5 Things to Know About Planning for Retirement After Divorce
By: Gordon & Perlut, LLC
Planning for retirement after a divorce can be incredibly complicated, particularly if you are approaching the age of retirement. For most married couples, divorce will result in short-term financial difficulties, but most parties are able to recover over time.
Financial recovery can be more difficult for parties who are ready to retire or for those parties who retired recently. Those retirement benefits you are counting on might not actually be fully available to you if they are divided in your divorce. An article in U.S. News & World Report discusses some ways divorcing spouses can “retool” their retirement plans after a divorce. We want to provide you with some of that information. The following are five (5) things to know about planning for retirement after your divorce.
1. Determine Whether Your Retirement Benefits Are Likely to Be Divided in Your Divorce
Before you begin reassessing your post-divorce retirement planning, you will want to know whether the court is likely to classify retirement assets as marital assets (or separate assets), and thus whether those assets will be divisible in your divorce case. If retirement benefits were earned prior to the date of your marriage or have been excluded through a prenuptial agreement, your post-divorce retirement planning might not need to look so different or may look quite different (depending on your situation).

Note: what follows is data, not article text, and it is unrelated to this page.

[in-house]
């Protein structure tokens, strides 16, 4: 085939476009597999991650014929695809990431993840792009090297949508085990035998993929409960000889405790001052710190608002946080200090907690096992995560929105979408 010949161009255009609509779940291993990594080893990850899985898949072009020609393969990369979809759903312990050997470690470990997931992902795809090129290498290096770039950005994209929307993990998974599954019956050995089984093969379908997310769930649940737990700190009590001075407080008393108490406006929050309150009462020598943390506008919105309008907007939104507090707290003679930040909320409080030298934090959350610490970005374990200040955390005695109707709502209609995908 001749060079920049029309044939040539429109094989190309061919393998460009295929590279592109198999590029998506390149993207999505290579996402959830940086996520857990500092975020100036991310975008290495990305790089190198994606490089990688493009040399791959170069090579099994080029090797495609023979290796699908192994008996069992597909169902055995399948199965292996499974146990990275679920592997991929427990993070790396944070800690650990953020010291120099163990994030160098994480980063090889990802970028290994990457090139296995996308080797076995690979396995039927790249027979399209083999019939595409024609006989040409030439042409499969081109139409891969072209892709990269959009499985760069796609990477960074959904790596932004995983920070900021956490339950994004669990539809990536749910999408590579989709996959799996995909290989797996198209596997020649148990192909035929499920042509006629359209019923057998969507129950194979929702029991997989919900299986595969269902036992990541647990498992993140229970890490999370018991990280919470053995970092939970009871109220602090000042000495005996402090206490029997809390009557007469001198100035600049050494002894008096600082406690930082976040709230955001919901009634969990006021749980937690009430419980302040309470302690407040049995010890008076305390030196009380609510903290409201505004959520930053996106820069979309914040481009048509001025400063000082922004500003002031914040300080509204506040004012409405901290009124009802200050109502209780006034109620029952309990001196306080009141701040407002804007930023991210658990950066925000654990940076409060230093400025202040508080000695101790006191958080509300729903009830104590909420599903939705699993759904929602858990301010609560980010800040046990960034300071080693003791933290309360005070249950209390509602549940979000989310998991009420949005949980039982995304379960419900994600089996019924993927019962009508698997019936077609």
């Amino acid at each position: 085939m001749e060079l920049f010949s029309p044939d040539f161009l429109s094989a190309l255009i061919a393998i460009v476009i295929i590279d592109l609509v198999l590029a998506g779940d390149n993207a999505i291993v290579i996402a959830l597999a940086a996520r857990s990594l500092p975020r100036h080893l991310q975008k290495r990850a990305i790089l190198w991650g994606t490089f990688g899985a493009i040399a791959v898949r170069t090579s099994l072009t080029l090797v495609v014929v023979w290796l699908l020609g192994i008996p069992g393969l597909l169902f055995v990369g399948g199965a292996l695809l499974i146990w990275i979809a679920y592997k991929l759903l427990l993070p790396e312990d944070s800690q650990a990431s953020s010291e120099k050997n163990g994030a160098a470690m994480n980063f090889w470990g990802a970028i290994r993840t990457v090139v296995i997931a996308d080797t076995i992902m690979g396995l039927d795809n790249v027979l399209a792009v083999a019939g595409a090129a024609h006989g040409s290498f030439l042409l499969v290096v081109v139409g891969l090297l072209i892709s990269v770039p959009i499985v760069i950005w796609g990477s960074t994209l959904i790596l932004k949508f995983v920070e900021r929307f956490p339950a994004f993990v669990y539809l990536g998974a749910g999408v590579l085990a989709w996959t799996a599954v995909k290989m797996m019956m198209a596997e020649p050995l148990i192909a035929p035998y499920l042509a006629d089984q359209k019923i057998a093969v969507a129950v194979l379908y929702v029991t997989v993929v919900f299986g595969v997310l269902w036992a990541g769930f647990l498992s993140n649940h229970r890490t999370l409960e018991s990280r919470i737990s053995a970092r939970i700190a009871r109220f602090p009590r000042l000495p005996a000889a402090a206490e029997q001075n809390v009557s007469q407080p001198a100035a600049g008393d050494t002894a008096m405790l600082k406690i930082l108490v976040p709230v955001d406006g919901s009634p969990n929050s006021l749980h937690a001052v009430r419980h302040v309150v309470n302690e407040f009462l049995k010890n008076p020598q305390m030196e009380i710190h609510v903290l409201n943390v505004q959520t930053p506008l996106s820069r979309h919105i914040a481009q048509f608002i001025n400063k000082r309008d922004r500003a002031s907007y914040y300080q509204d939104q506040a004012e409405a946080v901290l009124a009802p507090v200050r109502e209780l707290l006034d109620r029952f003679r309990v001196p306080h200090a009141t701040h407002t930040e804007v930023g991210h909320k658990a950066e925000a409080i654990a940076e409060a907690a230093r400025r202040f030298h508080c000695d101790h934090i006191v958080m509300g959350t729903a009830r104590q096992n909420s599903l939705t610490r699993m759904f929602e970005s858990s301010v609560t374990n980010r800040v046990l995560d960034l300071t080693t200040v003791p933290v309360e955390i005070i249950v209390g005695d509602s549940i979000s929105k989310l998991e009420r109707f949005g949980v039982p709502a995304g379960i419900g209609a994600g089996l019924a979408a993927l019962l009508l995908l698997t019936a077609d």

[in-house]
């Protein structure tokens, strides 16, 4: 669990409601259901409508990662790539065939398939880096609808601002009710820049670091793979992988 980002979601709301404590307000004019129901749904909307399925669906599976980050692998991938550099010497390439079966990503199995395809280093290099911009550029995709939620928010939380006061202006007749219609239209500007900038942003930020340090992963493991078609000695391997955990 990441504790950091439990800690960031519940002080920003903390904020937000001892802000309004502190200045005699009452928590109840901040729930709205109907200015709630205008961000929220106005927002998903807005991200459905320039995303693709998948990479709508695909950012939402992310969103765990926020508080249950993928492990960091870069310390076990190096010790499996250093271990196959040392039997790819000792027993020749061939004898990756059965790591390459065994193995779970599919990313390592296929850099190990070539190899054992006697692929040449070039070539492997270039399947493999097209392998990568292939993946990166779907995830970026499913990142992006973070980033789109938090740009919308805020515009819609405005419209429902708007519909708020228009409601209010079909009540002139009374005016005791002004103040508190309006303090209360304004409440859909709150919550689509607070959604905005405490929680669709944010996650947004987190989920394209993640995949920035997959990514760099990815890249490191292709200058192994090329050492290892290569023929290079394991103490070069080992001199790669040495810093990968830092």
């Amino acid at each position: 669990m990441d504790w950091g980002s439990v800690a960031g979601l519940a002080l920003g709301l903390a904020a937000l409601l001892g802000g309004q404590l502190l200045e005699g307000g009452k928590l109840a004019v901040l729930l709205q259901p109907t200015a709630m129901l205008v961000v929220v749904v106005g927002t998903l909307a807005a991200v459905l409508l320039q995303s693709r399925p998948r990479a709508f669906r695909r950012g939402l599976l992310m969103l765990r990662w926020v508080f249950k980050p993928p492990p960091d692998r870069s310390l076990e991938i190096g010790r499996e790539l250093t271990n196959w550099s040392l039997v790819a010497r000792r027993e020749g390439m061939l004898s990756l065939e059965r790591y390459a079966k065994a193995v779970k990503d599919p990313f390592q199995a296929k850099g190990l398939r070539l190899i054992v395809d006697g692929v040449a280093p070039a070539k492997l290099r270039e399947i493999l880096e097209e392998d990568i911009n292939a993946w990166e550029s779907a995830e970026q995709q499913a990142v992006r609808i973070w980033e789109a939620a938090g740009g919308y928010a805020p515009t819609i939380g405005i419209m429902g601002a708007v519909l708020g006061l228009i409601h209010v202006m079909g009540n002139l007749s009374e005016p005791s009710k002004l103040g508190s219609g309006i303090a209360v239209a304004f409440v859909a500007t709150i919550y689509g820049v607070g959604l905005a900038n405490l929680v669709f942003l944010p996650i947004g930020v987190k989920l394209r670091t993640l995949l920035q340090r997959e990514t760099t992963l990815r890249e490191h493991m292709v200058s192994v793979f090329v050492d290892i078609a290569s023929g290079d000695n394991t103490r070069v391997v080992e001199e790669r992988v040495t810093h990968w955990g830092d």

2. Work with a Lawyer on a Qualified Domestic Relations Order
If retirement benefits are divided in your divorce case, whether you are anticipating you will need to have some of your benefits distributed to your spouse or you will receive assets from your spouse’s retirement accounts, you need to be certain you work with a lawyer on a Qualified Domestic Relations Order (QDRO) in most circumstances to avoid penalties associated with early withdrawals.
3. Learn About Spousal Social Security Benefits
You may be eligible to receive retirement benefits based on your spouse’s Social Security if you were married for a long enough period. If you were married for more than 10 years and you are unmarried when you reach retirement age, you can be eligible for those Social Security benefits through your ex-spouse.
4. Create a New Budget in Order to Save Money
Create a budget as soon as possible so you can begin saving money for retirement even before your divorce is finalized. You may need to adjust to living on less money than you were living on during your marriage.
5. Add to Your Savings Account While You Are Waiting for Your Divorce to Be Finalized
If you can, add to your savings as soon as possible once you have separated from your spouse. Every little bit helps.
Contact a Retirement Benefits Lawyer in Chicago
The process of planning for retirement after divorce can be frustrating and complex, and you may need to live more frugally for a certain amount of time until you are able to rebuild your retirement accounts accordingly. In the meantime, an experienced Chicago divorce attorney at our firm can help you to understand the ways divorce can affect retirement planning, and we can look at your specific circumstances to help you plan ahead. Contact Gordon & Perlut, LLC today to get started.